It may have taken me half my lifetime, but I finally sat down to watch A Beautiful Mind, which won the Best Picture award in 2001. Russell Crowe appeared in back to back best pictures, having previously been the lead in 2000’s Gladiator.
As solid as A Beautiful Mind is, the pace is slower than molasses, and I feel lost somewhere in the hype of Ron Howard’s great biography is the award-winning performance of Jennifer Connelly. As good as Crowe is as John Nash, a Nobel Prize winner for mathematics, the entire picture gets a breath of fresh air when Connelly’s character Alicia comes into the story.
(spoilers) One of the biggest drawbacks for me, one I did not see coming, is that Nash’s storyline about being an American spy was all a lie. I actually believed he was interacting with Parcher (Ed Harris) and was deeply involved in cracking codes for the United States military. I understood that Nash had some mental issues; however, I did not expect the story to turn so drastically.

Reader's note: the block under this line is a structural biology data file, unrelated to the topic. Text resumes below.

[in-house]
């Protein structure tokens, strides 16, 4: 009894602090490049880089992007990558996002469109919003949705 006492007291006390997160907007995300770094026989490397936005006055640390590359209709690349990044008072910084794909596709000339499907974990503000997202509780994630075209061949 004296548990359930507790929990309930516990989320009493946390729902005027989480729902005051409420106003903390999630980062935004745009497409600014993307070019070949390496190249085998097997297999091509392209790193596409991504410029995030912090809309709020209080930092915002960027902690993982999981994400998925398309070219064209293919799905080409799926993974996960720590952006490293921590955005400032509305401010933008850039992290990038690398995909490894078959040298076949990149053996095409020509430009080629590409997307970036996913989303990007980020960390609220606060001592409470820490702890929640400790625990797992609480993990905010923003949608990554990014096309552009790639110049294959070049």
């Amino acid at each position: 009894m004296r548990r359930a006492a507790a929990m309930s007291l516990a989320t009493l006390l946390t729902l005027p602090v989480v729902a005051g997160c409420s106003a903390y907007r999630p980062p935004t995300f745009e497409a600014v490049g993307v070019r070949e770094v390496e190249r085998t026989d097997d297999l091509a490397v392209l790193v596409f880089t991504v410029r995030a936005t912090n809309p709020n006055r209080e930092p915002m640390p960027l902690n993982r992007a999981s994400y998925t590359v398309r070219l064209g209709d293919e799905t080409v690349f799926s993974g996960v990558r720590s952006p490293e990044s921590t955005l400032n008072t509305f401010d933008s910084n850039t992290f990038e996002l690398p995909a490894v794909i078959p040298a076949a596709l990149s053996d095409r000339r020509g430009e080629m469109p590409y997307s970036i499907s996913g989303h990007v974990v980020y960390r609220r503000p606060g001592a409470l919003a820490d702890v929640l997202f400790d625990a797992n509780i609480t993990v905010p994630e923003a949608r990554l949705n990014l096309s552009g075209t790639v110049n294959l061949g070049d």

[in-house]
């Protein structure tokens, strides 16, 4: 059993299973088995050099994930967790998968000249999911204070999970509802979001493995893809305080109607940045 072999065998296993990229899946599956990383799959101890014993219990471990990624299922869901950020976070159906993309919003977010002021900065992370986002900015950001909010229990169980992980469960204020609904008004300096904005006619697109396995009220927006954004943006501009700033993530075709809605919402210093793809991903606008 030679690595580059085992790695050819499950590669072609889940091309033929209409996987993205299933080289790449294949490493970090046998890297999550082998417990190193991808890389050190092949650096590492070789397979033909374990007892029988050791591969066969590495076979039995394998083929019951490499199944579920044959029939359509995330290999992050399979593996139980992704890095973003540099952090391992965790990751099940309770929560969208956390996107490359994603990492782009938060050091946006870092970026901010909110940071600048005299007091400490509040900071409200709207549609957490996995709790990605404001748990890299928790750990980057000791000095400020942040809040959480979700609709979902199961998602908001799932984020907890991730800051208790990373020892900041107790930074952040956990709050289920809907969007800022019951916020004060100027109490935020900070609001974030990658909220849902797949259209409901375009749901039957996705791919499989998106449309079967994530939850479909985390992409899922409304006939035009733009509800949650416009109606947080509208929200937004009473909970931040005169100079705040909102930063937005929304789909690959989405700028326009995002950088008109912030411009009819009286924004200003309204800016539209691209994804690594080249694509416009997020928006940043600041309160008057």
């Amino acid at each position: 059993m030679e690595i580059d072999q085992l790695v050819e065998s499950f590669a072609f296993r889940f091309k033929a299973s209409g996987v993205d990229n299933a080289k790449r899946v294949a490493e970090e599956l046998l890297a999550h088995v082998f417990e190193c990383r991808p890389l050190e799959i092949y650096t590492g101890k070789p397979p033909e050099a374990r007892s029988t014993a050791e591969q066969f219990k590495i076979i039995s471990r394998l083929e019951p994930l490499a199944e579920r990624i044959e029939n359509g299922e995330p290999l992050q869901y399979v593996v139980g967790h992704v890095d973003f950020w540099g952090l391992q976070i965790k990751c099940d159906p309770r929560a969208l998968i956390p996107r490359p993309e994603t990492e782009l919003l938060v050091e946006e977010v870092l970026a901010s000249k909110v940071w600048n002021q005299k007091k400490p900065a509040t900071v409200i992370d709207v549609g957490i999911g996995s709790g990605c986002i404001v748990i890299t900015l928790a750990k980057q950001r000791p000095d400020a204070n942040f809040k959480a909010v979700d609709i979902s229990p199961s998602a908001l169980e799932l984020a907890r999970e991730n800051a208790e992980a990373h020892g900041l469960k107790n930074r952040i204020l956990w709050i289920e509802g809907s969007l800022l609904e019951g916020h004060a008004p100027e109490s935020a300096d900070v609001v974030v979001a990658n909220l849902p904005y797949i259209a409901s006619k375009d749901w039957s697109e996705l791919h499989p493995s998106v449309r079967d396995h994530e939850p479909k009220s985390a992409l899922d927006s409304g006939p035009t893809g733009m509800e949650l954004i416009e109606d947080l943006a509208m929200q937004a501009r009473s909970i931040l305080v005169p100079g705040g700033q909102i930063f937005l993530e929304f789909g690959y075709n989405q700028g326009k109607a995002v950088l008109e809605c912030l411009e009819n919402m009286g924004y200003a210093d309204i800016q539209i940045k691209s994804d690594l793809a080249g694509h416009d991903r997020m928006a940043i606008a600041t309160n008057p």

All of the nonsense made sense when it was all said and done. Nash’s story, as unconventional as it was, is truly inspiring. One of the brightest mathematical minds to ever live had his personal demons, and those thoughts cost him personally and professionally. His courage to overcome these obstacles and try his best to achieve his goals and live as normal as possible make this a great story.
I can understand that A Beautiful Mind won’t be everyone’s cup of tea. Compared to the other nominees for Best Picture in 2001, even I question how on Earth this particular film walked away with the statue. Personally, I would have gone with any one of the other selections, Lord of the Rings: Fellowship of the Ring, Moulin Rouge, In the Bedroom, or Gosford Park (which I haven’t seen yet). No offence to Ron Howard, Crowe, or Connelly; I just didn’t feel this movie deserved to be remembered as one of the best all-time.
To quote the great John Nash himself, he is an acquired taste, much like A Beautiful Mind. 5/10